I am a contributor to my seminary’s faculty blog and today one of my posts on apologies is up at www.biblical.edu. You can read it here.
Apologies are pretty simple things: ownership of responsibility without defense and willingness to make things right. Sadly, we have a hard time carrying out such a simple transaction because we invest in self-protection more than loving others.
For you, what do you most look for in an apology?
3 responses to “What is an apology? Guest post at www.biblical.edu”
My hope is that behind the apology is a sincere sorrow on the part of the apologizer, that he has allowed anything to unnecessarily or unrighteously disrupt our fellowship…I want the apology to be an expression of their value and love for me. On a different note, I’ve also sensed within myself, as one on the receiving end of an apology, that I occasionally want the apologizer to offer no explanation so that I might successfully maintain my sense of indignation, a position of power. While I agree that an explanation on the part of the apologizer can compromise sincerity, a certain amount of grace needs to be shown on the part of the apologizee to interact over the facts of the matter, to ensure his perspective has been clear throughout the ordeal.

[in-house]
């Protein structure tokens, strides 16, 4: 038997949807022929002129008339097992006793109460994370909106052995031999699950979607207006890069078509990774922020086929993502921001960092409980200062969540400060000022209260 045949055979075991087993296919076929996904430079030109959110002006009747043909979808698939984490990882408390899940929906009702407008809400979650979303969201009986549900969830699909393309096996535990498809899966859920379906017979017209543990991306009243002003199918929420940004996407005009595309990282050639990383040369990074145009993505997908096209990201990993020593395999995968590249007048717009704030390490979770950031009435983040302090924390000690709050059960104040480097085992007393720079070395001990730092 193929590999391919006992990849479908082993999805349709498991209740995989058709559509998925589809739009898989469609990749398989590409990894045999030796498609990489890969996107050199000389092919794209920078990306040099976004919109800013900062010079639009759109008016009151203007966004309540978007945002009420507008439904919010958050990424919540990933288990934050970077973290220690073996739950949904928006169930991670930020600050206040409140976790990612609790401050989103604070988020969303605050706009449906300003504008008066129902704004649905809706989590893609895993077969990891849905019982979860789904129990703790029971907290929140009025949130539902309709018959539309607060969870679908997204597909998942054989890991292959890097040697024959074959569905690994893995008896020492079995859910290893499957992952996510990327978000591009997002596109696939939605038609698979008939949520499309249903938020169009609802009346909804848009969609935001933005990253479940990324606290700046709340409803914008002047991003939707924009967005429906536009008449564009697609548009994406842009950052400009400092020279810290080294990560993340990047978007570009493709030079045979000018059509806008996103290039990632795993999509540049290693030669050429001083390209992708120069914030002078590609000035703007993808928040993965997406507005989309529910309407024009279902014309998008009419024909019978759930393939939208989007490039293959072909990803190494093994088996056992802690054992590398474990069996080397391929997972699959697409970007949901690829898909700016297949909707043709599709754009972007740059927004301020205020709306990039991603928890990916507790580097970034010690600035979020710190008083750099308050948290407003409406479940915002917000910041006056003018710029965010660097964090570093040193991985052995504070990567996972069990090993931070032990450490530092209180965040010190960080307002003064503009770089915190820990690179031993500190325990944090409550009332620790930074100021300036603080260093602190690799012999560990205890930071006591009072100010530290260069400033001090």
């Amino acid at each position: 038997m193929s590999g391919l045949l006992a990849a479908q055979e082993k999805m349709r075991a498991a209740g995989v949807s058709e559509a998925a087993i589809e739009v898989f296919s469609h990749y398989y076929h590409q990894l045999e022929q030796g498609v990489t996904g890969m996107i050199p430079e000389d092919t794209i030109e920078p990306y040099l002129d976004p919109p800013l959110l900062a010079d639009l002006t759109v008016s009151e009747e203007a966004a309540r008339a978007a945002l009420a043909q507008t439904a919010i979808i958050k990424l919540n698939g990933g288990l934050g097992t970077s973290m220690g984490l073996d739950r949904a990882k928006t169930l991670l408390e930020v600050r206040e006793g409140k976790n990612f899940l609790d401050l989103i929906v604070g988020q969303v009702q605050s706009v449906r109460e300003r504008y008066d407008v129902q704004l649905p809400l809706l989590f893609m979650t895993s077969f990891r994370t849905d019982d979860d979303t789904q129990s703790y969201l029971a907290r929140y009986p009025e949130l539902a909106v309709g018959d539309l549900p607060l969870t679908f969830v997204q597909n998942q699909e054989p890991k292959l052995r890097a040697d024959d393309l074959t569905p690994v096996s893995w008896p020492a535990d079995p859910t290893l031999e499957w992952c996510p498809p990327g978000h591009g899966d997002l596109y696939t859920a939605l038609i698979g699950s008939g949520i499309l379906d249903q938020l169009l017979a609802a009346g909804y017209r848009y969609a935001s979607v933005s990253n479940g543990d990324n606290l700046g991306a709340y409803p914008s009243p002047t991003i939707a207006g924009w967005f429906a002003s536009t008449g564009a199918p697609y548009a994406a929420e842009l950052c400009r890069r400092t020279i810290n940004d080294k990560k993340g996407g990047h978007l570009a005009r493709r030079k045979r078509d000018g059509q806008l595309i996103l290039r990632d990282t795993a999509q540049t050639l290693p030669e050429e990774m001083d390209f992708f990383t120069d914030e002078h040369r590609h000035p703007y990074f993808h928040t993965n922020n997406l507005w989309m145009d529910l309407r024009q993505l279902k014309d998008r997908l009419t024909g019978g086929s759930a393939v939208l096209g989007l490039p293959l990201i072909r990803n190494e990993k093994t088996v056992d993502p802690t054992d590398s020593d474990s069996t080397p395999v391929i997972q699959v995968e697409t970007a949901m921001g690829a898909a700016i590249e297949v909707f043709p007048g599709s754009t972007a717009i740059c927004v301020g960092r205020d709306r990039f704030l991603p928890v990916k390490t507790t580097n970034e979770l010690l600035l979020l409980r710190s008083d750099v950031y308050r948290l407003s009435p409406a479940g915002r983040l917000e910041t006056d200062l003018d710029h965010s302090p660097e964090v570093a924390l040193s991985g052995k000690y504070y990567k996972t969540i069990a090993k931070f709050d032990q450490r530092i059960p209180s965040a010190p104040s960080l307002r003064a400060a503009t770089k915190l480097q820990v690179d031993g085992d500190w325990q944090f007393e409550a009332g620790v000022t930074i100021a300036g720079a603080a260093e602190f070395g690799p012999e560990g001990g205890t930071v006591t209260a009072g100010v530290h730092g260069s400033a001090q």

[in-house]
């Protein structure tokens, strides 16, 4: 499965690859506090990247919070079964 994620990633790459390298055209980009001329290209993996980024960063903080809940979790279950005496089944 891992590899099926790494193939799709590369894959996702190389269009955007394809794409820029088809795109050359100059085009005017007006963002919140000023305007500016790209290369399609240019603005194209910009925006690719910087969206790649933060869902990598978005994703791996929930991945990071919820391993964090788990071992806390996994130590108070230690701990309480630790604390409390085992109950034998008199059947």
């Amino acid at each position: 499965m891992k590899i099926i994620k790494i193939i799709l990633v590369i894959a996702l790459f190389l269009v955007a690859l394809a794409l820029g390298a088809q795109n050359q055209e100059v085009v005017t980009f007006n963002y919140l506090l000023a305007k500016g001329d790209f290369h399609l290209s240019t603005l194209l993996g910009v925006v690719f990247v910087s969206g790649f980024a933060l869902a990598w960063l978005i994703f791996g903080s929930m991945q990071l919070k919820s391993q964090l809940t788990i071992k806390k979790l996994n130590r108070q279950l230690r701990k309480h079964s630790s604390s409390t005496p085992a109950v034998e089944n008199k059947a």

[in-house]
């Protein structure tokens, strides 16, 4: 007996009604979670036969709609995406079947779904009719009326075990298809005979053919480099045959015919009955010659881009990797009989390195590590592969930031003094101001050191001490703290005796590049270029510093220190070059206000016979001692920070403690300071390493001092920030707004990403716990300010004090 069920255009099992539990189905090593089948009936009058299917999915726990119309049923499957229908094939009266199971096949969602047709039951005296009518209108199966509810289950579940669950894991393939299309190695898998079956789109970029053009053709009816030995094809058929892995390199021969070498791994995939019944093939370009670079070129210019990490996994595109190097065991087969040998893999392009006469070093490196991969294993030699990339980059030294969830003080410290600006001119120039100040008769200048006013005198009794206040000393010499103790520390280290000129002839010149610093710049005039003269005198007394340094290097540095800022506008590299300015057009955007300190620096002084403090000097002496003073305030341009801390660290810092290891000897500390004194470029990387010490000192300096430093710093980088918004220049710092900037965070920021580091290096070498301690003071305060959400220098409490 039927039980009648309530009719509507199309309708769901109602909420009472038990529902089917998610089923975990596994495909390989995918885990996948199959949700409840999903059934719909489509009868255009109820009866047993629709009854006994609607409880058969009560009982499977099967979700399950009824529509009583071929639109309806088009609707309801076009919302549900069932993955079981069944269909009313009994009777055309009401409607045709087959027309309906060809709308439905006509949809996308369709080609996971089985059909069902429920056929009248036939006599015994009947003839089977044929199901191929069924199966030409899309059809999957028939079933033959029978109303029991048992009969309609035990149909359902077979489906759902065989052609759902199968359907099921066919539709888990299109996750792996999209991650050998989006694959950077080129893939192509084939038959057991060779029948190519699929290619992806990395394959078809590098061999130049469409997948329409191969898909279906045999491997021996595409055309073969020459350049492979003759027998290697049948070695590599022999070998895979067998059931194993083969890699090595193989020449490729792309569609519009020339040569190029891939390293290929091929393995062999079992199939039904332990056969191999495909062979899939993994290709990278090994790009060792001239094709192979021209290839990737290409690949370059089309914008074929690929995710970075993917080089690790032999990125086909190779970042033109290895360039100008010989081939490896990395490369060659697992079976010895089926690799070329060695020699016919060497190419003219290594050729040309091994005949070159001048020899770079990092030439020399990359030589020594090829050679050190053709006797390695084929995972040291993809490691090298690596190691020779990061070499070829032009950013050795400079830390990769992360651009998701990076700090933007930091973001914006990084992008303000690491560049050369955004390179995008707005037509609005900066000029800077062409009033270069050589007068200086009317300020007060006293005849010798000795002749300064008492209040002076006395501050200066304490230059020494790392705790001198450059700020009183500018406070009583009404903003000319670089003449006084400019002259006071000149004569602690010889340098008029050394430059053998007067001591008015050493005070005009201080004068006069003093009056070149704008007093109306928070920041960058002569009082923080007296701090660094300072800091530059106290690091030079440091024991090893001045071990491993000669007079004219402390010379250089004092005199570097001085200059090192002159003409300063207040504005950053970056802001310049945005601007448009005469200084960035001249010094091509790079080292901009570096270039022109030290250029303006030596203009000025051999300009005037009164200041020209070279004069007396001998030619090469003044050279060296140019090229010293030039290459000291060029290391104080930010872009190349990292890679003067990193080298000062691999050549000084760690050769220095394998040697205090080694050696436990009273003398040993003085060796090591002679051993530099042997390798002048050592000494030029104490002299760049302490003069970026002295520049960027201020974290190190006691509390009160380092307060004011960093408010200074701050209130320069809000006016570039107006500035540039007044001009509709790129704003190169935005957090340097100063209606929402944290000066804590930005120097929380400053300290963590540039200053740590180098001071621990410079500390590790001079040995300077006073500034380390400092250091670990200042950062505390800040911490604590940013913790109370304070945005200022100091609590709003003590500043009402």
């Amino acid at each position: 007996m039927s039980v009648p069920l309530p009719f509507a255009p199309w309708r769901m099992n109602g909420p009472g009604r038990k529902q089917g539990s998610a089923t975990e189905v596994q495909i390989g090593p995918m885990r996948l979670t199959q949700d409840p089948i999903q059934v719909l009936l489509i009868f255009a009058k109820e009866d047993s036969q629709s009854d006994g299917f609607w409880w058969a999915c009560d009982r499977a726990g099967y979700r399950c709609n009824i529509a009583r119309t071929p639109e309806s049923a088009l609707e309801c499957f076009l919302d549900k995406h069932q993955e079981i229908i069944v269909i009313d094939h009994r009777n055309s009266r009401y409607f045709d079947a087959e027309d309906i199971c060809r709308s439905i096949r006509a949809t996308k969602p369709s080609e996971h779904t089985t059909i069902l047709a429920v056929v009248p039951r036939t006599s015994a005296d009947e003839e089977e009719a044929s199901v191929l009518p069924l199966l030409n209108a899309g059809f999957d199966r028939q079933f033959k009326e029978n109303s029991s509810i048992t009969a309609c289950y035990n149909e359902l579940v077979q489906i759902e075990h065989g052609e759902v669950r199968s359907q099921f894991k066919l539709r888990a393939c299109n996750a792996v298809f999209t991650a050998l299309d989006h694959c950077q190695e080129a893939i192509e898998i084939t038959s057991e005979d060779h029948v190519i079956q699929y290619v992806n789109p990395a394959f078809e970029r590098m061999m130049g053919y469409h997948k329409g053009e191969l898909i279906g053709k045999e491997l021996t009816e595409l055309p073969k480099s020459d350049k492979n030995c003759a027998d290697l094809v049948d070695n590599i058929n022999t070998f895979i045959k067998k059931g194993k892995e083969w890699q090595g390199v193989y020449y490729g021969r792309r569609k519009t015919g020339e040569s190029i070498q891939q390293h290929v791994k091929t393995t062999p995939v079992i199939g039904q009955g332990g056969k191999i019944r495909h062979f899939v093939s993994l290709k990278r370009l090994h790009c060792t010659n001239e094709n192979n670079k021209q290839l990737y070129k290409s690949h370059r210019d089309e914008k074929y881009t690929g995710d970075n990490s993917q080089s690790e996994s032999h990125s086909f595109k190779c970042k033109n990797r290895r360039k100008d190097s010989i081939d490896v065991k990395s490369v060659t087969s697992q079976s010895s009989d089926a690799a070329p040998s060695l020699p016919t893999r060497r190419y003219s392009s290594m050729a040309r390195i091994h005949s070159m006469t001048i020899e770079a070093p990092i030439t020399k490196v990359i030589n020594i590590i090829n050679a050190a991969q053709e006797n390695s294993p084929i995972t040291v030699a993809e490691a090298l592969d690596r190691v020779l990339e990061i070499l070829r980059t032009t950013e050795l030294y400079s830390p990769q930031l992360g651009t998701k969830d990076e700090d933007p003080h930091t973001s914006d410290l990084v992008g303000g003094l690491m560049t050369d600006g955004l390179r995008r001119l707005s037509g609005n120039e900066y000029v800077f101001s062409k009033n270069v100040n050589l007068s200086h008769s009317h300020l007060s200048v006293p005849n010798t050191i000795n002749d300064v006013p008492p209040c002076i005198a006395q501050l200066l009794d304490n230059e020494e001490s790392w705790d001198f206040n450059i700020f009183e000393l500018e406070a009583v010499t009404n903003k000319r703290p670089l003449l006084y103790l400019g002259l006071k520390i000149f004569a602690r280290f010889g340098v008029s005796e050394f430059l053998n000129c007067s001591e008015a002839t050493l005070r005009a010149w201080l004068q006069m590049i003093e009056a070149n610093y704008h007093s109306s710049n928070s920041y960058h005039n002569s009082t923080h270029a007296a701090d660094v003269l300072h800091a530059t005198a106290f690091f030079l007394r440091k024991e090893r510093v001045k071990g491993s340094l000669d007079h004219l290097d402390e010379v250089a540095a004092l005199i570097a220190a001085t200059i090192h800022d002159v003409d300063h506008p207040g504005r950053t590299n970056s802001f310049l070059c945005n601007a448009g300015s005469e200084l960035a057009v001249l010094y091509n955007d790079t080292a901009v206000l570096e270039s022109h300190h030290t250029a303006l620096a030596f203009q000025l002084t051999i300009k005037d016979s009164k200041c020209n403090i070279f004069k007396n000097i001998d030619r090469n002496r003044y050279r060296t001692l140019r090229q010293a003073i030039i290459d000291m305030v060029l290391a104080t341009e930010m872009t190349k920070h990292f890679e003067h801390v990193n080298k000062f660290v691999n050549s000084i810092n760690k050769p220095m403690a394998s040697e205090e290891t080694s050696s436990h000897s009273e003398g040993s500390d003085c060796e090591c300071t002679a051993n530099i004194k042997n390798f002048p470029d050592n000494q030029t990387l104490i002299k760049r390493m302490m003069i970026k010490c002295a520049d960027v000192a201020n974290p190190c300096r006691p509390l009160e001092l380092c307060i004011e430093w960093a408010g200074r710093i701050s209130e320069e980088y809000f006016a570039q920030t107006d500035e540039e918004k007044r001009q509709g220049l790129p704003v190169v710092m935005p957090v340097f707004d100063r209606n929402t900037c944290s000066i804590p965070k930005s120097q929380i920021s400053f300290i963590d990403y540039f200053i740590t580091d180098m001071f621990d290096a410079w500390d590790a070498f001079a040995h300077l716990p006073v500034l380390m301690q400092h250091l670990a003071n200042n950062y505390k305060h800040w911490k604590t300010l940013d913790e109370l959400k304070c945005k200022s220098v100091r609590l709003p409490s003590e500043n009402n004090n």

Something I have observed about myself is that if the person immediately apologizes I am skeptical about the sincerity. I have wondered if this is a personality thing, a learned/associated thing, or what. I don’t know.
I don’t like it when a person phrases their apology “Will you forgive me?” I feel pressured that I am supposed to immediately say yes. I heard someone express that asking a person to forgive you is disrespectful of their autonomy. I don’t understand that however it does seem to me that a person who asks for forgiveness rather than stating “I did such and such and it was wrong” is trying to get off easy and minimize their wrong. Additionally, it seems somewhat manipulative…, because it is pressuring a person to make a choice perhaps against their will.